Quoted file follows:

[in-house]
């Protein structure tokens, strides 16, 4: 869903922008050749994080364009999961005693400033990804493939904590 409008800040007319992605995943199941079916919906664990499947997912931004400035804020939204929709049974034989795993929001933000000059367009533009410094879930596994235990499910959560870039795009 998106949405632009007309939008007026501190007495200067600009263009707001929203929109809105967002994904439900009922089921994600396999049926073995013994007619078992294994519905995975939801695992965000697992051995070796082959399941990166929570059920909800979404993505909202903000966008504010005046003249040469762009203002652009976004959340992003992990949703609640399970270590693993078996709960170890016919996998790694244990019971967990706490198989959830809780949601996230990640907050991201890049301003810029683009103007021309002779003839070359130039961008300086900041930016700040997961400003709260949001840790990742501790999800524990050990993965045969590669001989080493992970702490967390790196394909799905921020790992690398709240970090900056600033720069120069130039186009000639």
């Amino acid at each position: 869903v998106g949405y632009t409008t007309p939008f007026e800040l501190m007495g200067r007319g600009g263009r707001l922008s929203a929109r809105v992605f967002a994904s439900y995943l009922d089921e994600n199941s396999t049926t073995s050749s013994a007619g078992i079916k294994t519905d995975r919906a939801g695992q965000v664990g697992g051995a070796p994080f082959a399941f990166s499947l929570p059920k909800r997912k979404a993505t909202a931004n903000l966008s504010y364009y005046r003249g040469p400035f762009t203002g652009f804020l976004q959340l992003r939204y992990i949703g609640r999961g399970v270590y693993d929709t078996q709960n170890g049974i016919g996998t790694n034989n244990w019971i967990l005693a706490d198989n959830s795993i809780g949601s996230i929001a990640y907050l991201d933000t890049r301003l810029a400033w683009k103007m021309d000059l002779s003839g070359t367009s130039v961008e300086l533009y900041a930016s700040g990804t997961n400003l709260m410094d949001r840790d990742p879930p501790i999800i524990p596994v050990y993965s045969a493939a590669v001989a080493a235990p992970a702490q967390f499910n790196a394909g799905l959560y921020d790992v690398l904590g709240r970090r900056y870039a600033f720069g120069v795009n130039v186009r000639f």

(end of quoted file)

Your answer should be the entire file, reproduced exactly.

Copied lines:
[in-house]
């Protein structure tokens, strides 16, 4: 869903922008050749994080364009999961005693400033990804493939904590 409008800040007319992605995943199941079916919906664990499947997912931004400035804020939204929709049974034989795993929001933000000059367009533009410094879930596994235990499910959560870039795009 998106949405632009007309939008007026501190007495200067600009263009707001929203929109809105967002994904439900009922089921994600396999049926073995013994007619078992294994519905995975939801695992965000697992051995070796082959399941990166929570059920909800979404993505909202903000966008504010005046003249040469762009203002652009976004959340992003992990949703609640399970270590693993078996709960170890016919996998790694244990019971967990706490198989959830809780949601996230990640907050991201890049301003810029683009103007021309002779003839070359130039961008300086900041930016700040997961400003709260949001840790990742501790999800524990050990993965045969590669001989080493992970702490967390790196394909799905921020790992690398709240970090900056600033720069120069130039186009000639």
């Amino acid at each position: 869903v998106g949405y632009t409008t007309p939008f007026e800040l501190m007495g200067r007319g600009g263009r707001l922008s929203a929109r809105v992605f967002a994904s439900y995943l009922d089921e994600n199941s396999t049926t073995s050749s013994a007619g078992i079916k294994t519905d995975r919906a939801g695992q965000v664990g697992g051995a070796p994080f082959a399941f990166s499947l929570p059920k909800r997912k979404a993505t909202a931004n903000l966008s504010y364009y005046r003249g040469p400035f762009t203002g652009f804020l976004q959340l992003r939204y992990i949703g609640r999961g399970v270590y693993d929709t078996q709960n170890g049974i016919g996998t790694n034989n244990w019971i967990l005693a706490d198989n959830s795993i809780g949601s996230i929001a990640y907050l991201d933000t890049r301003l810029a400033w683009k103007m021309d000059l002779s003839g070359t367009s130039v961008e300086l533009y900041a930016s700040g990804t997961n400003l709260m410094d949001r840790d990742p879930p501790i999800i524990p596994v050990y993965s045969a493939a590669v001989a080493a235990p992970a702490q967390f499910n790196a394909g799905l959560y921020d790992v690398l904590g709240r970090r900056y870039a600033f720069g120069v795009n130039v186009r000639f």